In the past, Jonathan Doyle has lent his always aggressive tenor sax and clarinet playing to the traditional and classic jazz bands Tuba Skinny and the Fat Babies. Here he eschews the clarinet altogether to swing hard as tenor saxophonist leading this quintet on a program of his original melodies set styistically in the late 1930s and early 1940s small group, prebop jazz.
By characterizing his playing as aggressive, think late 1930s Coleman Hawkins. No burbling “foo-foo” laboring behind the beat, no simplistic R&B honking, no obtuse bebop harmonies. Just straight ahead, hot jazz improvising played in his own original style. While his is the dominant voice heard here, he’s ably assisted by amplified guitarist J. D. Pendley, who supplies harmony to the melodies as well as equally adept solo work. The rest of the group, playing almost exclusively in support, are rhythm guitarist Brooks Prumo, bassist Ryan Gould, and drummer Hal Smith.
While all of the melodies heard here were created by Jonathan Doyle, half of them are laid upon the familiar chordal structure of standard jazz tunes or the unvarnished blues. Thus, on the title tune “Fed Hop,” the listener will probably realize the he/she is listening to variations on “The World Is Waiting For The Sunrise.” Strange Machinations” is “Diga Diga Doo,” “Fox Hop” is “Way Down Yonder In New Orleans,” “What’s the Rumpus” is “The Blues My Naughty Sweetie Gives To Me.” This kind of thing occurs on a couple of other tunes as well. The rest are completely worthy and original. In fact, “You Never Knew Me At All” should have lyrics applied which would make it a high quality popular song.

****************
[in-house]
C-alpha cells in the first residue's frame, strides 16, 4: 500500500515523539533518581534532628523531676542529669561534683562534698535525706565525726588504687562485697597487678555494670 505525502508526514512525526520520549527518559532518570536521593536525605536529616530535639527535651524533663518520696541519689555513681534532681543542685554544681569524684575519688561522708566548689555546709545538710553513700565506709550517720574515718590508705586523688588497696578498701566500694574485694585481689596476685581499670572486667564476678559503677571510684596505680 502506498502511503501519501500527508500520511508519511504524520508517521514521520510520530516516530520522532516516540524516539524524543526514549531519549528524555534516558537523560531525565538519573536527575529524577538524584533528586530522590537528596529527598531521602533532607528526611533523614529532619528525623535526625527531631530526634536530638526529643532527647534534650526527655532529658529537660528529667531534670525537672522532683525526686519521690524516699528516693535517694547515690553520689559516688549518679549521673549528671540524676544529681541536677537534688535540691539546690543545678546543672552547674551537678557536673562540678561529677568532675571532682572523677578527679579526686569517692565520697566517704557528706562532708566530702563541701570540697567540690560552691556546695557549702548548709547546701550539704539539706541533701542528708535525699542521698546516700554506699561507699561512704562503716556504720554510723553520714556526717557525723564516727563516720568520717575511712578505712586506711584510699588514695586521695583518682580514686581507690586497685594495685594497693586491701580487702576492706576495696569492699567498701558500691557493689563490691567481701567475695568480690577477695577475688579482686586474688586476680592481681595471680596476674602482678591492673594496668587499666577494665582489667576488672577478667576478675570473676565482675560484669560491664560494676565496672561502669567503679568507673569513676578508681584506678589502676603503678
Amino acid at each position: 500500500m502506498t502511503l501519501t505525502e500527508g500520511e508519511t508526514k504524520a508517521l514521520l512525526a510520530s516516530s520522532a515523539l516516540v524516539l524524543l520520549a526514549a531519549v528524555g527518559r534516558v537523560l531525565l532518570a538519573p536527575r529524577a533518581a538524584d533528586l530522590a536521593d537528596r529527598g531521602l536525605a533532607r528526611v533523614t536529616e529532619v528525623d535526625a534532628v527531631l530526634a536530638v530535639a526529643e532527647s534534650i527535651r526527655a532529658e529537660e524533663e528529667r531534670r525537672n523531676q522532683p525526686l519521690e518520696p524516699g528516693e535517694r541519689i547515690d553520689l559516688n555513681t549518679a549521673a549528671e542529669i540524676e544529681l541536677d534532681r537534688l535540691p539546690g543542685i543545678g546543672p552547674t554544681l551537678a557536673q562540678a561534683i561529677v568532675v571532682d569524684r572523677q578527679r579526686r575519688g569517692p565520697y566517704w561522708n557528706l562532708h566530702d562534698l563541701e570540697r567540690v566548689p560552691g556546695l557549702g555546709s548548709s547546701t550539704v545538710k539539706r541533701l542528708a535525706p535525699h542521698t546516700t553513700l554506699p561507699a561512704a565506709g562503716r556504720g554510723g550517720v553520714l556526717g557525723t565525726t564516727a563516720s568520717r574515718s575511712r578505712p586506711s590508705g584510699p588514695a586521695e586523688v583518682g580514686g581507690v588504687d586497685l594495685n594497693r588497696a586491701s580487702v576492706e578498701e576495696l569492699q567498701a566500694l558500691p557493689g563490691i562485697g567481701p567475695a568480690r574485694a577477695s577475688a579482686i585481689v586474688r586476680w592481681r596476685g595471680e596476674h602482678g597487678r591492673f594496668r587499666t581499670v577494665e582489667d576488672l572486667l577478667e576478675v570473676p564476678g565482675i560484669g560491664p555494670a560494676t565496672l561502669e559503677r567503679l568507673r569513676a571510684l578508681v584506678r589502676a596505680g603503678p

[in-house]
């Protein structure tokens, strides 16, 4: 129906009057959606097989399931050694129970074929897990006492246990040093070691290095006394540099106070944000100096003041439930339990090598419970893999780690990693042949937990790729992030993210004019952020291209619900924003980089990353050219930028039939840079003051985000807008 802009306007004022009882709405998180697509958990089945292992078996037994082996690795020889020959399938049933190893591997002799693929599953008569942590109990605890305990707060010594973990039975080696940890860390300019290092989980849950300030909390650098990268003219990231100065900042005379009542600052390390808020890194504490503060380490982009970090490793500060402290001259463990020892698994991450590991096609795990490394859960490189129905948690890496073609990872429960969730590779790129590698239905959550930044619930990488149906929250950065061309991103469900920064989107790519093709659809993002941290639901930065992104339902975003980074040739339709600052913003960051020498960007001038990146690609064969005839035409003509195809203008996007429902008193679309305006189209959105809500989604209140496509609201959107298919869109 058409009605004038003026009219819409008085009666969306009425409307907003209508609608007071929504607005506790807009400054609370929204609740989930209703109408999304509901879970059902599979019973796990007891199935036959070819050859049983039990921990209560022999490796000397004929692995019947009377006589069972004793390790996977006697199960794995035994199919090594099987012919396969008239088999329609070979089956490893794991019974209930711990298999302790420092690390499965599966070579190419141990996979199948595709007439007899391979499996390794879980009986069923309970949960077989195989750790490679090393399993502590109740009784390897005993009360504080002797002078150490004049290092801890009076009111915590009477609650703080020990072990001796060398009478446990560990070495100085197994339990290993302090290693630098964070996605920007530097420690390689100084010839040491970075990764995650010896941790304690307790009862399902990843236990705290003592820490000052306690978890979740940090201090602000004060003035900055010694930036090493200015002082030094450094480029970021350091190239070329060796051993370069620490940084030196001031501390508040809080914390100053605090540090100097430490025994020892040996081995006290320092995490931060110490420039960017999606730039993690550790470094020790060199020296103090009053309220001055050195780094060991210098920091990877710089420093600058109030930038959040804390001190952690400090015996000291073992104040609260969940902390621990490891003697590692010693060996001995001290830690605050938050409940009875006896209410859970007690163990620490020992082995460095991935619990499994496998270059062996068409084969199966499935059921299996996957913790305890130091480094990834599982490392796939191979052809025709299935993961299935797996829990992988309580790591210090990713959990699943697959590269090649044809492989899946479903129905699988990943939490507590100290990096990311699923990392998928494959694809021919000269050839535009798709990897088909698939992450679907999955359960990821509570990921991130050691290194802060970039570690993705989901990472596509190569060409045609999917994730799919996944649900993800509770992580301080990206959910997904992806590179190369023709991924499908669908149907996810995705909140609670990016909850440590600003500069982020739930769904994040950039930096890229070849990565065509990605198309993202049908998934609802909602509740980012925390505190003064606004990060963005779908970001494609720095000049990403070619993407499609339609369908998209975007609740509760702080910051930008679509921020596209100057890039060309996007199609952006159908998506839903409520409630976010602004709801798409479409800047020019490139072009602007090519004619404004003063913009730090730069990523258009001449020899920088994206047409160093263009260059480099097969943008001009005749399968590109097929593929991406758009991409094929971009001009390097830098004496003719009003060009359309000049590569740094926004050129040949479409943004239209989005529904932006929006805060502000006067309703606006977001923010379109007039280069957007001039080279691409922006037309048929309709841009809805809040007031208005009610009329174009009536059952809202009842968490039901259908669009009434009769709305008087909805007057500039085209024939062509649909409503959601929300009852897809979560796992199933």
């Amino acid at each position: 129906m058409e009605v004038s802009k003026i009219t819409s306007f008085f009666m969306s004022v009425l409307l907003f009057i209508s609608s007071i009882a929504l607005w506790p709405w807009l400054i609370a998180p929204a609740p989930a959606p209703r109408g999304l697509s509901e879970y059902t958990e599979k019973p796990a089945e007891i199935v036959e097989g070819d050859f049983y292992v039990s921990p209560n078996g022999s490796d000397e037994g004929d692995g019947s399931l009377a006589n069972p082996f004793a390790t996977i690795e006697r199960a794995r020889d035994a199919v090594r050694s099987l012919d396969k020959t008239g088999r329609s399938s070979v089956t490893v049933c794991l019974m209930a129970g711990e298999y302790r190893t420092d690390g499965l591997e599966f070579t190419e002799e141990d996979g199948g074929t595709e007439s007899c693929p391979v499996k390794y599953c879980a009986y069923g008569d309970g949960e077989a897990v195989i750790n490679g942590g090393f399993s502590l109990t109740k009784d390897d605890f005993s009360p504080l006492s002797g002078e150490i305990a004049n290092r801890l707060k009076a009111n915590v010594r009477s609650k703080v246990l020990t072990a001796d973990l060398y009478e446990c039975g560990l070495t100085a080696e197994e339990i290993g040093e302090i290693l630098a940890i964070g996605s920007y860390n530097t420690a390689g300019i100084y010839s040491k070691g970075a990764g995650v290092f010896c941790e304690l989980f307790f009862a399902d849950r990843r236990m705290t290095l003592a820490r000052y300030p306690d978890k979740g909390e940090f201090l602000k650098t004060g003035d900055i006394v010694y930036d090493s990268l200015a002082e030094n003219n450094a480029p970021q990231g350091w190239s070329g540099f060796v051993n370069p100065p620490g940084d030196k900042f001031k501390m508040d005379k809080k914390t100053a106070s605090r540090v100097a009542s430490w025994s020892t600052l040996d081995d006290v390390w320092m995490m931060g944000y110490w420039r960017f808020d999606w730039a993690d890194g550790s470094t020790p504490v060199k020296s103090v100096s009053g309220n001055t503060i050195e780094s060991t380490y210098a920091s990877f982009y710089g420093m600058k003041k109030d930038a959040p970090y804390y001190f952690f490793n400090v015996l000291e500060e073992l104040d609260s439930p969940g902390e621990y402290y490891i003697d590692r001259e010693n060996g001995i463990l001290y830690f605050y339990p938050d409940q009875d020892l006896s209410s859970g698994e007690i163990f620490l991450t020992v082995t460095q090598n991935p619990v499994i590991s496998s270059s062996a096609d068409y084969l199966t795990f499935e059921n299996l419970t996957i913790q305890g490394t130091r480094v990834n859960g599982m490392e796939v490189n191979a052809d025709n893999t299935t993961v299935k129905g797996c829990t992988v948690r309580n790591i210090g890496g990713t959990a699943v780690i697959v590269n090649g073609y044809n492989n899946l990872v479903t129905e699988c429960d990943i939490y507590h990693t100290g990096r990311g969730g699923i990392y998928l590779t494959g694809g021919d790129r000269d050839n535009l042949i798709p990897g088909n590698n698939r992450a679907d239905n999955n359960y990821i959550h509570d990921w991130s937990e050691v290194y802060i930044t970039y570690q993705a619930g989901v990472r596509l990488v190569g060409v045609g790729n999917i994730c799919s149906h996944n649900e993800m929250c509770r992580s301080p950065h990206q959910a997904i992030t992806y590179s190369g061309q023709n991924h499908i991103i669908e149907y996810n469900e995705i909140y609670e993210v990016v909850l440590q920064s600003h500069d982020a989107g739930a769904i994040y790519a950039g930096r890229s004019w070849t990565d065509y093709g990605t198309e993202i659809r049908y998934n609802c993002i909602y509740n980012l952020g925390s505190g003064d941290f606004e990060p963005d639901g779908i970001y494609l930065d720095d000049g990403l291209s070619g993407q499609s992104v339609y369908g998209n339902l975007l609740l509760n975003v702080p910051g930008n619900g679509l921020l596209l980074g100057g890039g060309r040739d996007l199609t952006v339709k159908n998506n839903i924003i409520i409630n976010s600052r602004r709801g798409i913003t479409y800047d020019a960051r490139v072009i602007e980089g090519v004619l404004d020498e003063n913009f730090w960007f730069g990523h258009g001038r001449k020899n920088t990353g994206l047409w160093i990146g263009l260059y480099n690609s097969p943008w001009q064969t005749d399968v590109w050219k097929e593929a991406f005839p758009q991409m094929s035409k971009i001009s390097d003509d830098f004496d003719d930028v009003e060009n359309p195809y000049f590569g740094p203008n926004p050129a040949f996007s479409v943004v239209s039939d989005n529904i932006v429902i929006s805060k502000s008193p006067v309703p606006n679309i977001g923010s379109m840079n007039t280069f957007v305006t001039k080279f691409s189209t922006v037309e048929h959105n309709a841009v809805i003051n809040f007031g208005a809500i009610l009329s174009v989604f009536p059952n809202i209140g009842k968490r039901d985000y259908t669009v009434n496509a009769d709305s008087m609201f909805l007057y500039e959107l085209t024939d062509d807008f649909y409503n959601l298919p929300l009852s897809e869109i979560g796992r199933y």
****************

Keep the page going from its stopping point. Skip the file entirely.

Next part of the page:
Drummer Hal Smith, who has appeared on a vast myriad of recordings with a stylistic variety of groups, is heard here exclusively on quiet brushes and propulsively hissing high hats. A few years ago this writer was extolling the many positive aspects of Smith’s playing to another musician. There are no negatives. My listener was not impressed, as I fear that he thinks a “good drummer” is a flamboyant, loud player with technique on obvious display.
Smith’s ideal is to support the group he’s playing with regardless of style. He can perform very musical, interesting solos but doesn’t feel compelled to do so. Depending on the group’s style, he can play more prominently, with cymbal, rim, and snare accents. On many of his recordings, including this one, the band sounds good yet your attention isn’t drawn to the drummer. Obviously, Doyle recognizes Smith’s quality calling this collection’s closer “Hal Yeah!” which features the only drum solo, which is a four bar high-hat intro.
In addition to this collection, Jonathan Doyle has two CDs available with a larger group called The Swingtet. This one is available from jonathandoylemusic.com for $15.00, plus shipping.